Redevelopment plans for a third major site, the Oakridge transit centre acquired in 2016 by a joint venture of Intergulf Development Group of Vancouver and China’s Modern Green Development Corp., have yet to be announced.





Business Vancouver

By Frank O'Brien | May 2, 2018, 

More than 1,700 owners of detached housing lots in Vancouver’s Cambie Corridor could have their property rezoned for multi-family housing under the city’s Phase 3 Cambie Corridor approved by council this week.


For some owners, it could mean a windfall price in Vancouver’s slowing detached market, where west sales are down 34% from a year ago.


Land assembly agents say there has been a lot of interest from local house owners and developers in the potential for higher-density zoning.


“There is a lot of traction,” said Jerry Lee, a land assembly and acquisition analyst with London Pacific, a real estate company experienced in land assemblies. Lee expects the action to heat up now that the Phase 3 plan has been approved.


The overall Cambie Corridor planning area covers West 16Avenue to the Fraser River between Oak and Ontario streets. It’s about 1,000 hectares, more than twice the size of Stanley Park.


Phases 1 and 2, adopted in 2011, focused on Cambie Street and major connecting arterials, such as West 41 Avenue. Much of the subsequent strata development is widely considered unaffordable for average Vancouverites. New strata units in the Cambie Corridor are selling for north of $1,300 per square foot, according to December survey by Urban Analytics.


Phase 3 addresses land use policy for areas off of the arterials, as well as the new municipal town centre around Oakridge mall. There are also nine unique sites within phase three – larger sites such as the King Edward mall at Oak Street and King Edward.


Existing single-detached housing in the area will be opened up for mid- and high-rise condominiums, townhouses and below-market rental apartments, according to a city release.


House owners in the Phase 3 Cambie corridor area could expect a “substantial lift” in land value should their property be part of an assembly for higher-density development, Lee said.


The current benchmark price for a single-detached house in the Cambie area is approximately $3.5 million, according to the Real Estate Board of Greater Vancouver. In December 2017, however, a condo developer paid $8.5 million for a “teardown” 66-year-old three-bedroom house on an 8,760-square-foot lot at West 35Avenue at Cambie Street as part of a land assembly.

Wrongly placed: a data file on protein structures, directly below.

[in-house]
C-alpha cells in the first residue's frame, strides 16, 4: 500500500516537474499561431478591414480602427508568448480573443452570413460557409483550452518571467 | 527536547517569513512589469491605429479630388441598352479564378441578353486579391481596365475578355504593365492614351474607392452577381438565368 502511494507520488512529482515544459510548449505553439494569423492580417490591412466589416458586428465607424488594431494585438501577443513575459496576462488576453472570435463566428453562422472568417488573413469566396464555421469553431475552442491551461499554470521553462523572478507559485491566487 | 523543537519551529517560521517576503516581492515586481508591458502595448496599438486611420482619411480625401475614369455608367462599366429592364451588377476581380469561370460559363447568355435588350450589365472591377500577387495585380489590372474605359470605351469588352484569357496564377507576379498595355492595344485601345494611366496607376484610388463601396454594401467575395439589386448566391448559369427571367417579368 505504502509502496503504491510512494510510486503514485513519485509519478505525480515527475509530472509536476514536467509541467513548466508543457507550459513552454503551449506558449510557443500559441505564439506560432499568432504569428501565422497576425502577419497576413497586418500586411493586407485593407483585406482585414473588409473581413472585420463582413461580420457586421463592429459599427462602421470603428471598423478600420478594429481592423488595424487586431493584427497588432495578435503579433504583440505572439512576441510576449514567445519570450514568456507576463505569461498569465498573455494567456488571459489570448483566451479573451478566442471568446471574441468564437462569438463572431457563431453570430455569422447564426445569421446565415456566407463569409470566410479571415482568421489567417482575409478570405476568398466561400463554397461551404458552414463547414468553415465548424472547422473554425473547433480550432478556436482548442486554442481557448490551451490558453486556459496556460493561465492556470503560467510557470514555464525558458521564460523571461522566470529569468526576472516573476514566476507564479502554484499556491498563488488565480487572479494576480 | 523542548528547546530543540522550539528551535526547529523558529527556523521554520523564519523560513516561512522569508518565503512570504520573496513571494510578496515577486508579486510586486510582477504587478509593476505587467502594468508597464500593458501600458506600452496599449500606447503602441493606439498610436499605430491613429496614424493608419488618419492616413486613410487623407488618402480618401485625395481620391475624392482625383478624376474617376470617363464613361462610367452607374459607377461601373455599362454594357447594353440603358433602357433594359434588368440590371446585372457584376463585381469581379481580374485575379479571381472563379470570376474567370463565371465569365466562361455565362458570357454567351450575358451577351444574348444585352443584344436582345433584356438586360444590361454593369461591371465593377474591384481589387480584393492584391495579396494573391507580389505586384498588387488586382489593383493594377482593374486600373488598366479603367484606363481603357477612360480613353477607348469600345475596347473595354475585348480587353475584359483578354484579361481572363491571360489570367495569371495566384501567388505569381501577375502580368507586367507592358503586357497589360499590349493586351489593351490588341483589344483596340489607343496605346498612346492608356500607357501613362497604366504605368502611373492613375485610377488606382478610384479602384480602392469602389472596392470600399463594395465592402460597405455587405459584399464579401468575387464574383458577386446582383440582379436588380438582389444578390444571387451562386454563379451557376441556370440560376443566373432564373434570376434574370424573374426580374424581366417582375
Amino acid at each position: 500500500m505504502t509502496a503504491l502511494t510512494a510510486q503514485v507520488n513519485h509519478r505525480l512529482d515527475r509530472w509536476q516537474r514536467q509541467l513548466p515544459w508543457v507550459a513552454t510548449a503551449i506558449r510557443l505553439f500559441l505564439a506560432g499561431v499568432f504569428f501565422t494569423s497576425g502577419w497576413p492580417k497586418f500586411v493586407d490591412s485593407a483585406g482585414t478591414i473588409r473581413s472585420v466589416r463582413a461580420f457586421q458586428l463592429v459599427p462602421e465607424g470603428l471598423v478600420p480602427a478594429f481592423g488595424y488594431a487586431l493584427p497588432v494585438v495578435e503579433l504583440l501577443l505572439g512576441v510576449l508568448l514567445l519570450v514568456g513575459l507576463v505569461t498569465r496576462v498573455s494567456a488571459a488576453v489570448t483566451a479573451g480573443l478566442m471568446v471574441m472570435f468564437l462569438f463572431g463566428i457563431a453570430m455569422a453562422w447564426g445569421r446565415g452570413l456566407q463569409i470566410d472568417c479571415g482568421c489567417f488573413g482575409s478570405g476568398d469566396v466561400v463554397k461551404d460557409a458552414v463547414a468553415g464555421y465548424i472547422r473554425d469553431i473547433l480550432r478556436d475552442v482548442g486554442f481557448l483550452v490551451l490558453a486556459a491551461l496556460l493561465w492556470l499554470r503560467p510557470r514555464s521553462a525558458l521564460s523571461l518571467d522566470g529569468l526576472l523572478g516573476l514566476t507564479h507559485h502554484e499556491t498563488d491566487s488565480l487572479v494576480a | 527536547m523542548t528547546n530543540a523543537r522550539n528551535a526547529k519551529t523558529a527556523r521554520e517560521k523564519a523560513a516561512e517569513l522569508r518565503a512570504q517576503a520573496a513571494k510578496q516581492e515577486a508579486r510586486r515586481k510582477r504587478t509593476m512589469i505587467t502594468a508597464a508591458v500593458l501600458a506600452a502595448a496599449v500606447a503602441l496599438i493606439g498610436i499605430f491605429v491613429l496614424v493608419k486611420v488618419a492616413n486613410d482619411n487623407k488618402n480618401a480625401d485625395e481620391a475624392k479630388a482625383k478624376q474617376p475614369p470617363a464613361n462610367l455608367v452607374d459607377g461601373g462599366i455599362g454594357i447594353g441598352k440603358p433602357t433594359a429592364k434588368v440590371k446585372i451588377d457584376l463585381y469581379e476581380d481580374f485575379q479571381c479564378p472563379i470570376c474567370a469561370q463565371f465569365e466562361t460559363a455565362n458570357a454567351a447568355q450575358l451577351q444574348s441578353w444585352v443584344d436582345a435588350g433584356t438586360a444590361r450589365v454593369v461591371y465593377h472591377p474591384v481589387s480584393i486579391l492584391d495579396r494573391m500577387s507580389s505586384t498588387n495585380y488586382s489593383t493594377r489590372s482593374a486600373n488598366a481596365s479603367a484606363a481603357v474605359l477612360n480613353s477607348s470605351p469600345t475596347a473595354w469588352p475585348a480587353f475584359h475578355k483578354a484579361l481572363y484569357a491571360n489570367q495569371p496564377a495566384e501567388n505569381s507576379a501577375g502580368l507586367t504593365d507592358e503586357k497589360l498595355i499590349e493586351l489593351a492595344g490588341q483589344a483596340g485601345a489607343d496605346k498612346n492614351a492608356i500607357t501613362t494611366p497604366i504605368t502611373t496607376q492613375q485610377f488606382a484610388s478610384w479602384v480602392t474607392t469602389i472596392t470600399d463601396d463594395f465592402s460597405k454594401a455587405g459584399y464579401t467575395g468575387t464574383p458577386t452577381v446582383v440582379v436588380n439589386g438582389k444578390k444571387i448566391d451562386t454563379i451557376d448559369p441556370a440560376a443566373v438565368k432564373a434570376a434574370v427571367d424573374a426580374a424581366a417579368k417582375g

This suggests that a substantial incentive would be required to convince developers to provide rental apartments at below market rents.


"The [Phase 3] plan allows for additional height and density for projects providing new below-market rental units in strategic areas of the plan, such as high density areas in the Oakridge Municipal Town Centre, unique sites, Oakridge apartment area and local shopping areas," according to City of Vancouver spokeswoman Nancy Eng.


nder the City’s Rental 100 program that provides incentives to rental developers, affordable rent is defined as $1,760 for a one-bedroom apartment and $2,505 for a two-bedroom unit.


Mind-boggling maps show where you can (and can't) afford real estate in Metro Vancouver

By Jill Slattery

10:13 AM PST, Wed December 23, 2015

Vancity Buzz



There is no denying that 2015 was a banner year for real estate prices. The cost of a home in Metro Vancouver rose on average 17.8% between November 2014 and 2015, but certain neighbourhoods took the cake for the biggest climb in prices., a property search engine, has mapped out which specific areas in Vancouver were the most (and least) expensive this year.


The researchers created nine heat maps for each type of residential property; single family homes, condos, and townhomes, and listed their benchmark price for November 2015 along with their price change over one month and one year. The data isn’t just great for homeowners hoping to cash in on the appreciation of their property – the maps also list the least expensive neighbourhoods where first-time buyers could sink their teeth into.


The most expensive places to live are no surprise – West Vancouver and Vancouver’s West Side are at the top of the list for all three property types. The best deals appear to be Abbotsford, Langley, Mission and North Surrey. If you’re looking to buy a detached home, Lake Errock in Mission gives you the most affordable options with the benchmark price at only $285,200.


Top 10 most expensive neighbourhoods in Lower Mainland for single family homes

1. $5,504,100 – Whitby Estates, West Vancouver
2. $5,254,300 – University VW, Vancouver West
3. $4,908,800 – Shaughnessy, Vancouver West
4. $4,382,300 – Canterbury WV, West Vancouver
5. $3,613,300 – Westhill, West Vancouver
6. $3,591,700 – Chartwell, West Vancouver
7. $3,321,800 – South Granville, Vancouver West
8. $3,233,200 – Quilchena, Vancouver West
9. $3,203,900 – Altamont, West Vancouver
10. $3,100,400 – Arbutus, Vancouver West


Top 10 least expensive neighbourhoods in Lower Mainland for single family homes

1. $285,200 – Lake Errock, Mission
2. $325,800 – Pender Harbour Egmont, Sunshine Coast
3. $350,100 – Sechelt District, Sunshine Coast
4. $366,000 – Bridgeview, North Surrey
5. $366,800 – Halfmn Bay Secret Cv Redroofs, Sunshine Coast
6. $400,300 – Mission BC, Mission
7. $405,700 – Central Abbotsford, Abbotsford
8. $417,200 – Hatzic, Mission
9. $427,300 – Durieu, Mission
10. $433,200 – Gibsons & Area, Sunshine Coast


But which neighbourhoods are the biggest movers and shakers this year? The waterfront English Bluff neighbourhood in Tsawwassen saw the greatest appreciation in price over the last year for single family homes, with an increase of 32.9% in price. The benchmark price there is now $1.3 million.


Top 10 neighbourhoods where single family homes prices have risen the most last year

1. 32.9% – English Bluff, Tsawwassen
2. 32.6% – Sullivan Heights, Burnaby North
3. 32.5% – Port Guichon, Ladner
4. 32.4% – Pebble Hill, Tsawwassen
5. 31.9% – Cliff Drive, Tsawwassen
6. 31.5% – Tsawwassen Central, Tsawwassen